(UPDATE, 2:45 pm) Federal Magistrate Judge John Johnston approved a motion to transfer Jerod and Josua Hughes back to Washington, D.C.
Johnston also ordered the two brothers detained pending further proceedings. The U.S. Marshals will transfer the two men to back to Washington, D.C.
(1st REPORT, 1:11 pm) The U.S. Attorney's Office has filed a motion to transfer two Helena-area brothers accused of taking part in the Capitol riot back to Washington, D.C.
Joshua and Jerod Hughes made their initial appearance in federal court in Great Falls on Monday morning.
Warrants for the two men's arrest were issued last Thursday and associated court documents listed the last known address for both men as in East Helena.
According to the criminal complaint, the two brothers turned themselves in at the Helena Police Department on January 11 after seeing themselves in national news coverage of the riot and believing they were wanted by the FBI. They also confirmed to investigators that they are the two men seen in the photos and videos from the scene.
Prosecutors say that the men were among the first 10 rioters to enter the Capitol at that part of the building. Investigators accused Jerod Hughes of working with another man to kick open a door to allow more people to enter the building.
Court documents say the men were in a crowd that began working their way toward the Senate floor. Investigators say the two met up with another suspect, Douglas Austin Jensen, who engaged Capitol Police Officer Eugene Goodman.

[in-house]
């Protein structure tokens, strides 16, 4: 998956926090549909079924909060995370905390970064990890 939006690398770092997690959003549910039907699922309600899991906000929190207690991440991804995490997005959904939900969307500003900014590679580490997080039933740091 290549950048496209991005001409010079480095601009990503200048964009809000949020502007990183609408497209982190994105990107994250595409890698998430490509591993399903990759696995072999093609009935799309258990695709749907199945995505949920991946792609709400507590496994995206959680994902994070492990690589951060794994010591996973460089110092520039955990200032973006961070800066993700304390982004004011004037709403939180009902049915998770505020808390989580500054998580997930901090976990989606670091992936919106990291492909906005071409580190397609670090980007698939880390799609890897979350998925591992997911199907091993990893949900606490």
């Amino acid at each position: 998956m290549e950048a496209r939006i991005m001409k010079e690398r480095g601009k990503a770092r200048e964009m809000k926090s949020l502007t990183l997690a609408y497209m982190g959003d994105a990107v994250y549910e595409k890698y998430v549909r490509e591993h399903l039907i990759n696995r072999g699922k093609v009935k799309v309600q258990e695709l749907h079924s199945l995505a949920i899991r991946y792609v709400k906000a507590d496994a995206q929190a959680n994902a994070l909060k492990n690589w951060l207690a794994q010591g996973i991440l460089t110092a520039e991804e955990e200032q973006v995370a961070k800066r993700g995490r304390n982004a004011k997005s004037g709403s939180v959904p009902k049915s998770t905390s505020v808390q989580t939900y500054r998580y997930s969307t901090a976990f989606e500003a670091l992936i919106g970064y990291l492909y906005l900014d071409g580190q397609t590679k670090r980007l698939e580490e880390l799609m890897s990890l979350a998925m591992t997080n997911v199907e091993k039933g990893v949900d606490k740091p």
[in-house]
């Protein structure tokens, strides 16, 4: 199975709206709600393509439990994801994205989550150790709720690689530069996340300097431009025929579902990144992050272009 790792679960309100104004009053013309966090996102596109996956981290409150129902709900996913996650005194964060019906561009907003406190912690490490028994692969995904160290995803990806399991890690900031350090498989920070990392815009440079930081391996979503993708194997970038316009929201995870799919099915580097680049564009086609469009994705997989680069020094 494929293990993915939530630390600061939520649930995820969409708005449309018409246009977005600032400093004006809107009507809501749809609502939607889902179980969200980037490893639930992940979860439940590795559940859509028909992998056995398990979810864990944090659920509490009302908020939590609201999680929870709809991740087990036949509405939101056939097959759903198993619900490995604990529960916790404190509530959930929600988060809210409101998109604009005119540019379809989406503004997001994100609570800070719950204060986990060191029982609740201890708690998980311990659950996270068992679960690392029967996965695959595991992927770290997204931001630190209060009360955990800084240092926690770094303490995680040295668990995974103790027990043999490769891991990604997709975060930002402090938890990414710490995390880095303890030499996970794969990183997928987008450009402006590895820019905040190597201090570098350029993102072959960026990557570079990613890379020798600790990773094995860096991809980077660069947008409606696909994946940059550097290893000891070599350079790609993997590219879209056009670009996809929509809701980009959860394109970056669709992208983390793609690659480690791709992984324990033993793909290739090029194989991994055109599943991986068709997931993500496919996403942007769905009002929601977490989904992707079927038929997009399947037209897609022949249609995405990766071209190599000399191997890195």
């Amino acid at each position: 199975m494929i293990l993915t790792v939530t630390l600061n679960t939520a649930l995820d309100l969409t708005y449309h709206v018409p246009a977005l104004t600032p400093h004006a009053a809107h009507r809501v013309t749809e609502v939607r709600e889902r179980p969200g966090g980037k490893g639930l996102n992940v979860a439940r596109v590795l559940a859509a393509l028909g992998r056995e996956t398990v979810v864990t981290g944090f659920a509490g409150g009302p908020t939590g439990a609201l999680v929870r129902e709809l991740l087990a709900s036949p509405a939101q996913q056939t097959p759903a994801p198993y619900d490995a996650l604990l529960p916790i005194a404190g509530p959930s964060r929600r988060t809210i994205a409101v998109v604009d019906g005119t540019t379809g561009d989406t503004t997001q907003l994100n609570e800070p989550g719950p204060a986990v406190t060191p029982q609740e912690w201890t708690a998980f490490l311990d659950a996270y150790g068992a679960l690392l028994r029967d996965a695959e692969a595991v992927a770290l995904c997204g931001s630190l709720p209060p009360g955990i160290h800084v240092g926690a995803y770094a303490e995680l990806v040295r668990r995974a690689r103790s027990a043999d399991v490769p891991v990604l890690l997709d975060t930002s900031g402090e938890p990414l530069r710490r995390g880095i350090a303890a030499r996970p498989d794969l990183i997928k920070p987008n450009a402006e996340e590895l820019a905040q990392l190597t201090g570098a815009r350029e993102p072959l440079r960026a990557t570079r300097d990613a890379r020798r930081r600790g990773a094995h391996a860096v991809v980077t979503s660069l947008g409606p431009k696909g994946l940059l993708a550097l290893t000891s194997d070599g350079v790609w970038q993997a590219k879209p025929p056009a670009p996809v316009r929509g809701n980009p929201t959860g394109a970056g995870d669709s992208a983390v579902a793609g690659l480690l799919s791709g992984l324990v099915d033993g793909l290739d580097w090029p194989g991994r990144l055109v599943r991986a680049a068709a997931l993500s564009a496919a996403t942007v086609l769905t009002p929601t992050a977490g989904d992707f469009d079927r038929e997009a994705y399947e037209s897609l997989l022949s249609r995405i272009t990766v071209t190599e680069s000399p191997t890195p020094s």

In one of the most widely-shared moments of the riot, the mob is seen advancing up a flight of stairs toward Officer Goodman. Goodman has been called a hero for luring the mob away from the Senate floor while lawmakers were still evacuating.
The brothers are also alleged to have been among a group who made their way onto the Senate floor, opened desks, and viewed sensitive materials.
The two men face nine charges each. They include:
- Obstruction of an Official Proceeding
- Obstruct/Impede/Interfere with Law Enforcement during a Civil Disorder
- Knowingly Enter or Remain in a Restricted Building Without Authorization
- Knowingly Disrupt Government Business or Official Function
- Enter or Remain in Capitol Building Without Authorization
- Enter Capitol Building with the Intent to Disrupt Official Business
- Parade, Demonstrate, or Pickett in a Capitol Building
- Destruction of Property
- Aiding and Abetting